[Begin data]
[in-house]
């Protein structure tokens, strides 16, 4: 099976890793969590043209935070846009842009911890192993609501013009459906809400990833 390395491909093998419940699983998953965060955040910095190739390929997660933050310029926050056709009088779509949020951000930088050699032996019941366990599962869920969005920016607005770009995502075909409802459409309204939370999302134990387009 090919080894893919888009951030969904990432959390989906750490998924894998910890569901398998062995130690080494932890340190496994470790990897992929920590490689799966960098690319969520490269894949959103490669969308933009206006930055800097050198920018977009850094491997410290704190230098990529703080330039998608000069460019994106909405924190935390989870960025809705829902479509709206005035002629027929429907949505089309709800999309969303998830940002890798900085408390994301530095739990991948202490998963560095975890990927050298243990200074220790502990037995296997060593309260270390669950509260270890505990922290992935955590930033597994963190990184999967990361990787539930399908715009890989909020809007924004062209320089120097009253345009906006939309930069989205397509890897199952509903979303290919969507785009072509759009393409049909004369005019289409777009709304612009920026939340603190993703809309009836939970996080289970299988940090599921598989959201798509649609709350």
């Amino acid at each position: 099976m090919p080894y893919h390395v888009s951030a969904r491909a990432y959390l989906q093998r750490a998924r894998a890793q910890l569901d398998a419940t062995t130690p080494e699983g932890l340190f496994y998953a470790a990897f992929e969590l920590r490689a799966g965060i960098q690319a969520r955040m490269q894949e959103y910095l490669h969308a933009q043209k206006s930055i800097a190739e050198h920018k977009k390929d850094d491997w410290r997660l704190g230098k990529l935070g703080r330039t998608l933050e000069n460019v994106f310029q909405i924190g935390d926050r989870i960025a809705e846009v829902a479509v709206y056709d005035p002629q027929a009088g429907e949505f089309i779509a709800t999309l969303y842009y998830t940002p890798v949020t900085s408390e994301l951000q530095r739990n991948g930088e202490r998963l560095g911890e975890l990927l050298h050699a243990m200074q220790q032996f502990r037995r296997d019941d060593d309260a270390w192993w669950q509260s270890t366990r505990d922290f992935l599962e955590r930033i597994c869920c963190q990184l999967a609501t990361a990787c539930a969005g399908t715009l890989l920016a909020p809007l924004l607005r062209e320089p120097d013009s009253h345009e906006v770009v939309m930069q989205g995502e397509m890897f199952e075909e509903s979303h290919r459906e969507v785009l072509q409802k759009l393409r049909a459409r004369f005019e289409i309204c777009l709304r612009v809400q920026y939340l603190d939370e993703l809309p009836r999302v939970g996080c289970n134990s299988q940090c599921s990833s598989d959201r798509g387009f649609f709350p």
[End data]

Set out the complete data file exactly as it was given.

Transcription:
[in-house]
């Protein structure tokens, strides 16, 4: 099976890793969590043209935070846009842009911890192993609501013009459906809400990833 390395491909093998419940699983998953965060955040910095190739390929997660933050310029926050056709009088779509949020951000930088050699032996019941366990599962869920969005920016607005770009995502075909409802459409309204939370999302134990387009 090919080894893919888009951030969904990432959390989906750490998924894998910890569901398998062995130690080494932890340190496994470790990897992929920590490689799966960098690319969520490269894949959103490669969308933009206006930055800097050198920018977009850094491997410290704190230098990529703080330039998608000069460019994106909405924190935390989870960025809705829902479509709206005035002629027929429907949505089309709800999309969303998830940002890798900085408390994301530095739990991948202490998963560095975890990927050298243990200074220790502990037995296997060593309260270390669950509260270890505990922290992935955590930033597994963190990184999967990361990787539930399908715009890989909020809007924004062209320089120097009253345009906006939309930069989205397509890897199952509903979303290919969507785009072509759009393409049909004369005019289409777009709304612009920026939340603190993703809309009836939970996080289970299988940090599921598989959201798509649609709350």
């Amino acid at each position: 099976m090919p080894y893919h390395v888009s951030a969904r491909a990432y959390l989906q093998r750490a998924r894998a890793q910890l569901d398998a419940t062995t130690p080494e699983g932890l340190f496994y998953a470790a990897f992929e969590l920590r490689a799966g965060i960098q690319a969520r955040m490269q894949e959103y910095l490669h969308a933009q043209k206006s930055i800097a190739e050198h920018k977009k390929d850094d491997w410290r997660l704190g230098k990529l935070g703080r330039t998608l933050e000069n460019v994106f310029q909405i924190g935390d926050r989870i960025a809705e846009v829902a479509v709206y056709d005035p002629q027929a009088g429907e949505f089309i779509a709800t999309l969303y842009y998830t940002p890798v949020t900085s408390e994301l951000q530095r739990n991948g930088e202490r998963l560095g911890e975890l990927l050298h050699a243990m200074q220790q032996f502990r037995r296997d019941d060593d309260a270390w192993w669950q509260s270890t366990r505990d922290f992935l599962e955590r930033i597994c869920c963190q990184l999967a609501t990361a990787c539930a969005g399908t715009l890989l920016a909020p809007l924004l607005r062209e320089p120097d013009s009253h345009e906006v770009v939309m930069q989205g995502e397509m890897f199952e075909e509903s979303h290919r459906e969507v785009l072509q409802k759009l393409r049909a459409r004369f005019e289409i309204c777009l709304r612009v809400q920026y939340l603190d939370e993703l809309p009836r999302v939970g996080c289970n134990s299988q940090c599921s990833s598989d959201r798509g387009f649609f709350p």